No. 01-12215 Non-Argument Calendar.United States Court of Appeals, Eleventh Circuit.
September 13, 2001.
John A. Roberts, The Roberts Law Firm, Atlanta, GA, for Plaintiff-Appellant.
Beverly P. Downing, State Law Dept., Atlanta, GA, for Defendants-Appellees.
Appeal from the United States District Court for the Northern District of Georgia.
Before ANDERSON, Chief Judge, and DUBINA and GODBOLD, Circuit Judges.
Plaintiff-Appellant American Bikers Active Toward Education (“ABATE”) of Georgia, Inc., filed this action against Roy E. Barnes, in his official capacity as Governor of Georgia, Commissioner Robert E. Hightower of the Georgia Department of Public Safety in his official and individual capacities, the Georgia Board of Public Safety (“Board”), and the members of the Board in their official and individual capacities. Plaintiff brings this action under 42 U.S.C. § 1983 and challenges the constitutionality of Georgia’s motorcycle helmet law that requires all persons to wear “protective headgear” while operating or riding a motorcycle. GA. CODE ANN. § 40-6-315 (Supp. 1999). The district court granted Defendants’ motion to dismiss. Plaintiff now appeals. We affirm.
We review de novo a district court’s order granting a motion to dismiss under Federal Rule of Civil Procedure 12(b)(6) for failure to state a claim upon which relief can be granted. See McKusick
v. City of Melbourne, Fla., 96 F.3d 478, 482 (11th Cir. 1996).
The statute at issue states in its relevant part:
(a) No person shall operate or ride upon a motorcycle unless he or she is wearing protective headgear which complies with standards established by the Board of Public Safety.
(b) No person shall operate or ride upon a motorcycle if the motorcycle is not equipped with a windshield unless he or she is wearing an eye-protective device of a type approved by the Board of Public Safety.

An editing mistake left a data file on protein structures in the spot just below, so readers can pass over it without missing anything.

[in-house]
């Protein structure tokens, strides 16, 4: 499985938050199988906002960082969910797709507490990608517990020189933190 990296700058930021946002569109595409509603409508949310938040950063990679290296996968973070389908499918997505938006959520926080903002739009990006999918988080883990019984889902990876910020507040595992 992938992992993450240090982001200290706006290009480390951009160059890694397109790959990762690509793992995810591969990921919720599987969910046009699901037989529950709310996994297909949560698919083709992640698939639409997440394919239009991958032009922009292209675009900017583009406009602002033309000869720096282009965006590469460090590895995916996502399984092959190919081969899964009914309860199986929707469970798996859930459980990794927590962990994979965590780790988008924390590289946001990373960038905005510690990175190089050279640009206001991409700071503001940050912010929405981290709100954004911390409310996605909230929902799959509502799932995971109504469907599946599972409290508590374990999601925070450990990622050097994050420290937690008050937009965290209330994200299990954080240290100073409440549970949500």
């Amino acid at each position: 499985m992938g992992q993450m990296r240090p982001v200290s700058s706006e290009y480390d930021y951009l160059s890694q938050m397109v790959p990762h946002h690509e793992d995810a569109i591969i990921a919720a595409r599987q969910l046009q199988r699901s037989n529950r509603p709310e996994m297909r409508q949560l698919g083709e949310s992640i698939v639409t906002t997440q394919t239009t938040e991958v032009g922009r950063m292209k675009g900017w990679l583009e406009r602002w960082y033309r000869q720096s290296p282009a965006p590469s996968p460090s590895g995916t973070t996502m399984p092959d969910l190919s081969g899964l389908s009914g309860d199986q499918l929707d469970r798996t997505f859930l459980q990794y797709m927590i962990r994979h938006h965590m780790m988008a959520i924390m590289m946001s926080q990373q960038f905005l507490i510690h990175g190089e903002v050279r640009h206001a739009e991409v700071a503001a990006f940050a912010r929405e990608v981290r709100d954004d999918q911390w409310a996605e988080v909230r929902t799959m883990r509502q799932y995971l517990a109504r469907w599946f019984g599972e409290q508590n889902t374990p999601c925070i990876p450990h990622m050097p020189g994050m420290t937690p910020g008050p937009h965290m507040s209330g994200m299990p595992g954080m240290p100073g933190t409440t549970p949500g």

(c) This Code section shall not apply to persons riding within an enclosed cab or motorized cart. This Code section shall not apply to a person operating a three-wheeled motorcycle used only for agricultural purposes.
(d) The Board of Public Safety is authorized to approve or disapprove protective headgear and eye-protective devices required in this Code section and to issue and enforce regulations establishing standards and specifications for the approval thereof. The Board of Public Safety shall publish lists of all protective headgear and eye-protective devices by name and type which have been approved by it.
The statute was amended in the 2000 session of the Georgia General Assembly to substitute the newly created Commissioner of Motor Vehicle Safety as the applicable regulatory authority for the Board of Public Safety, effective July 1, 2001. See id.
Plaintiff first contends that the Board’s failure to publish lists of approved headgear and eye-protective devices violates Plaintiff’s rights under the First, Fifth and Fourteenth Amendments to the United States Constitution. Second, Plaintiff contends that the statute is unconstitutionally vague. Plaintiff alleges that the failure of the Board to publish a list of approved gear prevented ABATE’s members from knowing what equipment satisfies the statutory requirements.
The district court did not err in granting Defendants’ motions to dismiss for failure to state a claim upon which relief can be granted. The statute authorizes the promulgation of rules and regulations enacting standards. O.C.G.A. § 40-6-315. Standards have been promulgated and they require manufactures to affix a permanent label to headgear and eye-protective devices showing compliance with the applicable standards. See GA. COMP. R.
REGS. r. 570-12-.01 et. seq. (1999); See id. at r. 570-13-.0 et seq. Plaintiff asserts that the statute requires the Board to issue lists approving specific types of headgear, whic Dowis rejected. See Dowis v. State, 243 Ga.App. 354, 355, 533 S.E.2d 434 (2000). The Georgia Court of Appeals interpreted the statute and stated that “[t]he statute does not require the Board to approve specific types of headgear.” Dowis, 243 Ga.App. at 355, 533 S.E.2d 434. The district court did not err when it reasoned that it would be a gross intrusion for it to undercut this decision of the Georgia Court of Appeals, construing a Georgia statute.
Plaintiff raises a flurry of other issues. The statute is not unconstitutionally vague on its face. Operating a motorcycle is not speech within the First Amendment. Plaintiff’s due process violation claims have no merit. See Picou v. Gillum, 874 F.2d 1519, 1521 (11th Cir. 1989). There is no equal protection issue. Plaintiff’s claims for damages are barred by the Eleventh Amendment. See Pennhurst State School Hospital v. Halderman,
465 U.S. 89, 104-106, 104 S.Ct. 900, 79 L.Ed.2d 67 (1984).